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All posts by Stan

Below are all of Stan's postings, with the most recent are at the bottom of the page.

Mark: that's true. But it's also true that DAB listening accounts for only 25% of all radio listening. The other 10-11% are internet/smart phone, or some other digital platform. I also know several people who have their DAB radios switched to FM.

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Mark: Many people will go out and buy a DAB to be with the "in" crowd, to "keep up" with their neighbours/family. How many people actually listen solely to DAB is another question, like I said earlier, there are people with DAB who prefer the sound and quality of FM and have their digital radios switched to FM. There are also people who have had DAB's bought for them as a gift or whatever and the radios are tucked away in the loft, still in the box.

Yes, many people DO believe in DAB, and that's proved by the fact that some 16% said they are more likely to listen to radio now because DAB has improved choices and quality. However, many people of all age groups still prefer Analogue, and it's only right that everybody should have a choice rather than being bullied into DAB.

Sorry I missed your statement about the percentage of listening - it's beer o'clock, what do you expect.

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MikeB: I agree with everything you have just said. Yes it was that very radio. If it was normally going for £29.99 I might have understood the, erm, questionable quality, but, as it had a retail starting price of £79.99 there was really no excuse (or maybe that's why they lowered the price) but that was my first impression of DAB (or BAD) I'm afraid. It was a BAD radio and included BAD+ (though I couldn't see any plus sides about it). FM was slightly better, slightly more steady SOUND, prob little to do with the signal. A good quality DAB radio must be obtainable for £40, not £100+.

DAB listening may grow somewhat, but on the other hand it may well have pretty much peaked. If it has only managed to reach a quarter in 20+years... The other devices like tablets, smartphones etc ARE going to grow rapidly, but realistically they will NEVER replace traditional broadcasting. And certainly, Analogue will continue being the biggest SINGLE listening platform for quite some time yet, which is why we don't want or need a switchover, certainly not yet.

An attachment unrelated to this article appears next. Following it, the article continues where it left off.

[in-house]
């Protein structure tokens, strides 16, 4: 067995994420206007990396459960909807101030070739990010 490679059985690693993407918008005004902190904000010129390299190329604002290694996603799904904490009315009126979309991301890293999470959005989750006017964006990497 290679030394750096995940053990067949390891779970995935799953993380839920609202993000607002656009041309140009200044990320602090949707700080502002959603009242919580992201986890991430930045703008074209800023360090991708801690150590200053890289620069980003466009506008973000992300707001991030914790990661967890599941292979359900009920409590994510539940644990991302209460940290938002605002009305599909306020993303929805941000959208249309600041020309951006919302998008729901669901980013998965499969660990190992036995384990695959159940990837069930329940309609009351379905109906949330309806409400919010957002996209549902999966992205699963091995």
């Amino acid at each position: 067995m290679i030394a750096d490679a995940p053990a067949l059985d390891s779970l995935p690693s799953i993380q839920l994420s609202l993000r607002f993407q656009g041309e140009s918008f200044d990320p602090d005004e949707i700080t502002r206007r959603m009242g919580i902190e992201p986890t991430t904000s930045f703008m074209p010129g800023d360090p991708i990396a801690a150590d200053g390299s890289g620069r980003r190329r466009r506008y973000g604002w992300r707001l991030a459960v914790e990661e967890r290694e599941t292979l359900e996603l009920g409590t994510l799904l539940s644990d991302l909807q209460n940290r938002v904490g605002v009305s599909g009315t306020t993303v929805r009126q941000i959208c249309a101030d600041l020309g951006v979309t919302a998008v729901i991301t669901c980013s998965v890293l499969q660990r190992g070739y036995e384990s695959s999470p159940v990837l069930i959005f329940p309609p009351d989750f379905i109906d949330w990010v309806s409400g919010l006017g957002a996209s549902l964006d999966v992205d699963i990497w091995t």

I agree that Analogue will have an ever-shrinking presence in the market, switchover or no. But a vital presence nevertheless. We cannot put all our eggs in one basket and rely solely on DAB and the internet, that just won't do. As time goes on new technologies develop. But that should just make it clearer than ever that being multi-platform is simply the price for being in business in the 21st century, not an excuse to bully people into new technologies if they are perfectly satisfied with what they have.

Also, I'm afraid I have to take your point about more people using digital radio (in whatever form) automatically meaning less people using Analogue with a pinch of salt. It could well be that radio listening is simply expanding because of these technologies, and as a result of that the share of Analogue listening is declining.

There will always be Analogue. Long live FM

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MikeB: My mother has a Pure Evoke-1. It's superbly built, with (I believe) a maple surround, and is of quality that will last a lifetime (theoretically, because the powers that be will no doubt force some other "upgrade" on us which will make it defunct). However, I fail see what DAB has to offer me except higher energy bills and, presumably, less reliability (more complex technology = more prone to failure, right?). Okay, one or two stations are digital-only stations, but I have always managed without them. Until I think that DAB has something to offer me which Analogue can't, I am simply not interested.

Radio is not TV. We are lucky we don't often have national emergencies and communication failures BUT WHEN/IF THEY COME. The Government will need to transmit emergency information to the populace using reliable time-tested Analogue technologies.